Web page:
BACK IN 1965, Arlington State College (ASC) — now the University of Texas at Arlington — decided to withdraw from the Texas A&M College (now University) System.

Arlington State and Tarleton State College had been branch colleges of Texas A&M College since 1917. When the Texas A&M System was created in 1949, the colleges became a part of the System, having a president as its CEO rather than a dean.

Arlington State had become a four-year, state supported college in 1959, graduating its first class in 1961 – two years ahead of Tarleton State College. ASC felt it was not receiving its “fair share” of the Permanent University Fund (PUF) money from the System and desired to make a change to the University of Texas System.

At that time Arlington State was about the same size as Texas A&M College in College Station. This was prior to Texas A&M becoming a coed college. Four colleges comprised the Texas A&M System in 1965—Texas A&M College, Prairie View A&M College, Tarleton State and Arlington State.

The 1965 state legislature gave ASC the “green light,” and the change became effective September 1, 1965. None of the colleges in the Texas A&M System “cried” when ASC abandoned the “A&M Ship.” Actually they were pleased since the “money pie” would now be sliced in three parts rather than four.

Shortly afterwards, a meeting of the three remaining colleges was held at Prairie View. Board members and administrators from the three colleges were present.

Attending from Tarleton State were E.J. Howell, President; Paul Cunyus, Dean of Instruction; Gerald Fanning, Business Manager; and Ye Old Columnist (YOC), Dean of Student Personnel Services.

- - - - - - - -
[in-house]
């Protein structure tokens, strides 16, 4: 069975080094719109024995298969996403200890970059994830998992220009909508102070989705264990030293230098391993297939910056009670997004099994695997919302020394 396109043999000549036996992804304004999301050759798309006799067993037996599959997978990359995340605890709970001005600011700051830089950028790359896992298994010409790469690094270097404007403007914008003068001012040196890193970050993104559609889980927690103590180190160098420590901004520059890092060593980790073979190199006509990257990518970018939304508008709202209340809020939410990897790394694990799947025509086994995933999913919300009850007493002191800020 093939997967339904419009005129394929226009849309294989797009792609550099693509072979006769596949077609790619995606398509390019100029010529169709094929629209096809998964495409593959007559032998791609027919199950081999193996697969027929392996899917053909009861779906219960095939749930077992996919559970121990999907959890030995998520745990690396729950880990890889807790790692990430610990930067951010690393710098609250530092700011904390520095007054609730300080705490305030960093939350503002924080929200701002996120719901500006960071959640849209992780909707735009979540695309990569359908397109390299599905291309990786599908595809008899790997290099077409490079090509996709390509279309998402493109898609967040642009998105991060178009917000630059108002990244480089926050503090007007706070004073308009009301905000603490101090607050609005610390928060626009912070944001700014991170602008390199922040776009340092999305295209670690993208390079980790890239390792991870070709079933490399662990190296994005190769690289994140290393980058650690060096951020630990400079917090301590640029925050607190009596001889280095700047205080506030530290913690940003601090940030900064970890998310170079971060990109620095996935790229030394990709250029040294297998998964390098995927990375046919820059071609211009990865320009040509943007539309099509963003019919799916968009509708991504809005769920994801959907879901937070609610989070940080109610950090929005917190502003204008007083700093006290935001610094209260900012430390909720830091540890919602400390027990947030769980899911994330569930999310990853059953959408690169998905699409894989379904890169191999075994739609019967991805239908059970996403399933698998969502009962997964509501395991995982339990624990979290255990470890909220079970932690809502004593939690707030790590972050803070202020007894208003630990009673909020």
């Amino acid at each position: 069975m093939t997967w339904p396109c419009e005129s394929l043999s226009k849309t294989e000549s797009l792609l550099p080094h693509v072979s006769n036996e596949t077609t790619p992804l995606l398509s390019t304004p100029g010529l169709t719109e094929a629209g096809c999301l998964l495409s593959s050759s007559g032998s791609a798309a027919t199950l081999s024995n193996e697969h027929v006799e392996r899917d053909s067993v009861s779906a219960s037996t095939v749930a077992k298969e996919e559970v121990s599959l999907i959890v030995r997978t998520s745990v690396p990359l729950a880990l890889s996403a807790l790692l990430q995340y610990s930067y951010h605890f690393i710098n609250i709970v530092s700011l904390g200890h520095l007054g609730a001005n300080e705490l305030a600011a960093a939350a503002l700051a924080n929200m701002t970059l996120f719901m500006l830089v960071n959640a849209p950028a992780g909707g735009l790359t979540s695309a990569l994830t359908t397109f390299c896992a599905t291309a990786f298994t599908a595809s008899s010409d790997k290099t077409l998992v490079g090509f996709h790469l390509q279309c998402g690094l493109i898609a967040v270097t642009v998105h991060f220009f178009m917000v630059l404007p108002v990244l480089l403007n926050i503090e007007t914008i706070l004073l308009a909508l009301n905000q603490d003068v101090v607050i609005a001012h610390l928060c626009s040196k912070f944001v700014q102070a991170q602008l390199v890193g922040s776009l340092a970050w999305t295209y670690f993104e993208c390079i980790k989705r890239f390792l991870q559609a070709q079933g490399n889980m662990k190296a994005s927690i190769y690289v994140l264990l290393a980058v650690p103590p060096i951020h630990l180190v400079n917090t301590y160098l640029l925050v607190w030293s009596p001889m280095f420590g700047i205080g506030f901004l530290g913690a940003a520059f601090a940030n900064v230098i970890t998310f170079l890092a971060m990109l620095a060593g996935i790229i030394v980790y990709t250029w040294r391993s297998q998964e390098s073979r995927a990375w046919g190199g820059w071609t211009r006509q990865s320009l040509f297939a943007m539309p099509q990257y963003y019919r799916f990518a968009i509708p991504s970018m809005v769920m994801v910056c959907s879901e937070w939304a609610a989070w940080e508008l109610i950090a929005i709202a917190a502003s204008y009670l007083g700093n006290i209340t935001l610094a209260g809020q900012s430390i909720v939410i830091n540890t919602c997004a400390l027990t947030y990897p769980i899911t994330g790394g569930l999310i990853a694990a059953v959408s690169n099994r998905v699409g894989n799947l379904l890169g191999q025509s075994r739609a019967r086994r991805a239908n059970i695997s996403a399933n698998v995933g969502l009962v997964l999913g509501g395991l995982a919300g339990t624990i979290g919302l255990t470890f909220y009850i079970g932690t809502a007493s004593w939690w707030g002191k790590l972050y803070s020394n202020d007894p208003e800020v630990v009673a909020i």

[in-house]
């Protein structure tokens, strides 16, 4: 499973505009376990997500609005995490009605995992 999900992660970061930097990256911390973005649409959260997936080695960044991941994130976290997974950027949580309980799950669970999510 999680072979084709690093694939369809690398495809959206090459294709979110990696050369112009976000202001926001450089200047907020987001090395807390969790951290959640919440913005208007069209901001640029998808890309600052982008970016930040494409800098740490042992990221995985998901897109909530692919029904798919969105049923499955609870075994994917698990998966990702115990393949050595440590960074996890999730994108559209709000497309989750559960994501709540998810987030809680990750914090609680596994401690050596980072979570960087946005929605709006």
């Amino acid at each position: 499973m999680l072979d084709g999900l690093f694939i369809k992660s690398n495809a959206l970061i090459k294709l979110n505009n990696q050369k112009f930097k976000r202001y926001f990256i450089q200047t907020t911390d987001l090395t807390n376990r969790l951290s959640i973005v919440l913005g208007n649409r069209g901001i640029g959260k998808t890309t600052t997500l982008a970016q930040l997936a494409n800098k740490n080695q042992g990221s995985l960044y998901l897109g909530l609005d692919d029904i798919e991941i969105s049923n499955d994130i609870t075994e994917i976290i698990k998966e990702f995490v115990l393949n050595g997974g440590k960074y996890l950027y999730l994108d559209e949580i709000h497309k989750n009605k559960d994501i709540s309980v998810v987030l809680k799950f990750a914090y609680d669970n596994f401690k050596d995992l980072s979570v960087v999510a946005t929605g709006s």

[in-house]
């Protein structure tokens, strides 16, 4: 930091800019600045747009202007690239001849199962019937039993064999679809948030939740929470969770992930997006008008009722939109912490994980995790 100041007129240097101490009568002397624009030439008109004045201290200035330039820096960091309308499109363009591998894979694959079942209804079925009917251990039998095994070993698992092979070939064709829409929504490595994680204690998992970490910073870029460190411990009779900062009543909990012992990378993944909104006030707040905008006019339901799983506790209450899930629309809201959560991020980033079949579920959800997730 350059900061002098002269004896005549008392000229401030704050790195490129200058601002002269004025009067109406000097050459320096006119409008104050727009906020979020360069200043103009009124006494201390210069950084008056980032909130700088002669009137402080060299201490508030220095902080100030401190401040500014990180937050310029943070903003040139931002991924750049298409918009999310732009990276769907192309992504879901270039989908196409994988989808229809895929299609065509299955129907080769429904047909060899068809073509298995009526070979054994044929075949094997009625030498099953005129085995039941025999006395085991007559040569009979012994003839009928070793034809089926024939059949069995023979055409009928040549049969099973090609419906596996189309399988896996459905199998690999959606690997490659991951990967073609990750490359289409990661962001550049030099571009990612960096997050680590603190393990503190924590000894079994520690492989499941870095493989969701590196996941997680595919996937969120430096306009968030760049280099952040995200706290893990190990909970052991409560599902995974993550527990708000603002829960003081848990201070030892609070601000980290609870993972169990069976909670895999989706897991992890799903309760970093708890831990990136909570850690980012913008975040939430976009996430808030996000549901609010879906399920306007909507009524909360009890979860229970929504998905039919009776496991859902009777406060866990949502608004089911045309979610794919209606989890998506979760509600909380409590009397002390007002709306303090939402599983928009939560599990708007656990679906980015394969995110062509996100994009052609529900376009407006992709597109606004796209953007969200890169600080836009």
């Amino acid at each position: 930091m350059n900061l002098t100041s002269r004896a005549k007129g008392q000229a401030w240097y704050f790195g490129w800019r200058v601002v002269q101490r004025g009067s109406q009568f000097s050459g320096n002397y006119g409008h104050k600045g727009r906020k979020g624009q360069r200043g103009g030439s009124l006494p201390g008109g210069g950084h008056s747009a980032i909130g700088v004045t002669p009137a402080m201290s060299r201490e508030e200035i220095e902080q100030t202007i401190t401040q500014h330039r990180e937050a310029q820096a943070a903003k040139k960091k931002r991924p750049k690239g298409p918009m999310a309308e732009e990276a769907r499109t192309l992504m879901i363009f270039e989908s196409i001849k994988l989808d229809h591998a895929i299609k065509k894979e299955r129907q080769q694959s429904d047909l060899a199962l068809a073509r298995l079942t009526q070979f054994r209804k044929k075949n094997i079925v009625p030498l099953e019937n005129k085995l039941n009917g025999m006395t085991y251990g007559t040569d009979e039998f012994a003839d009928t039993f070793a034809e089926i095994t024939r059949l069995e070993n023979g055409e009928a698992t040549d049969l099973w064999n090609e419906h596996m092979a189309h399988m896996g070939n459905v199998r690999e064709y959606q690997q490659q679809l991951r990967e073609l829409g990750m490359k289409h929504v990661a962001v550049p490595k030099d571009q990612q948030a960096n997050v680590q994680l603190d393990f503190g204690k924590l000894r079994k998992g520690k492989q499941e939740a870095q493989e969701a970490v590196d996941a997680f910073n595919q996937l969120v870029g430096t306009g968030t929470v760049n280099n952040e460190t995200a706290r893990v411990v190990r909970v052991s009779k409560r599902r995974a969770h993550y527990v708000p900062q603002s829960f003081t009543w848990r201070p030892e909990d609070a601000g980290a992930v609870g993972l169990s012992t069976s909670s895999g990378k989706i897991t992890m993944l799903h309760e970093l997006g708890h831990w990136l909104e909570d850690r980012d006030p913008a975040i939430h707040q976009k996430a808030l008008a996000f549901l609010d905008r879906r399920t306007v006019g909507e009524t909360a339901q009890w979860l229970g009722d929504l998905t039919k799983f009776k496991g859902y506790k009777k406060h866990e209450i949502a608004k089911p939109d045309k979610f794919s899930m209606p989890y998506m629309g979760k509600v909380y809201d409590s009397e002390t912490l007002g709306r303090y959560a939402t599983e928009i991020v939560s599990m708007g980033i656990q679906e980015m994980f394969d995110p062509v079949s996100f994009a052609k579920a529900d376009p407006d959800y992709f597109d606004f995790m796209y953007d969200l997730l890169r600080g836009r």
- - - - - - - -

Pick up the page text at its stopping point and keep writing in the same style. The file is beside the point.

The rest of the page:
An idea was “tossed out” proposing to change the names of each college in the system to have “Texas A&M” in its official name. Since Texas A&M at College Station already had Texas A&M in its name, no change was necessary for the College Station campus.

Prairie View would become “Texas A&M College at Prairie View and Tarleton would become Texas A&M at Stephenville. President Howell said he did not mind the name change except he thought the name should include Tarleton, since the school was founded by John Tarleton.

Howell’s suggestion seemed to suit the attending Board Members. Thus if the name changes occurred, Tarleton would become “Texas A&M College at Tarleton.”

The changes never occurred, and the names stayed the same until University status came about years later.

Perhaps the most significant statement to come out of the meeting was said by Dr. E. B. Evans, long-time president of Prairie View. Dr. Evans, a veterinarian, served as the CEO at Prairie View from the 1940s until his retirement in 1966.

Dr. Evans made this statement, and it grabbed the attention of everyone in attendance. He said, “Prairie View doesn’t mind what the name might be — just as long as we are under the A&M umbrella.”

Laughter erupted; however, Dr. Evans’ statement held substance.

’TIL NEXT TIME – “One crowded hour of glorious life is worth an age without a name.” – Thomas Osbert Mordaunt (1730-1809), British Army officer and poet.

Dr. Stuart Chilton, a retired educator/journalist, lives in Stephenville.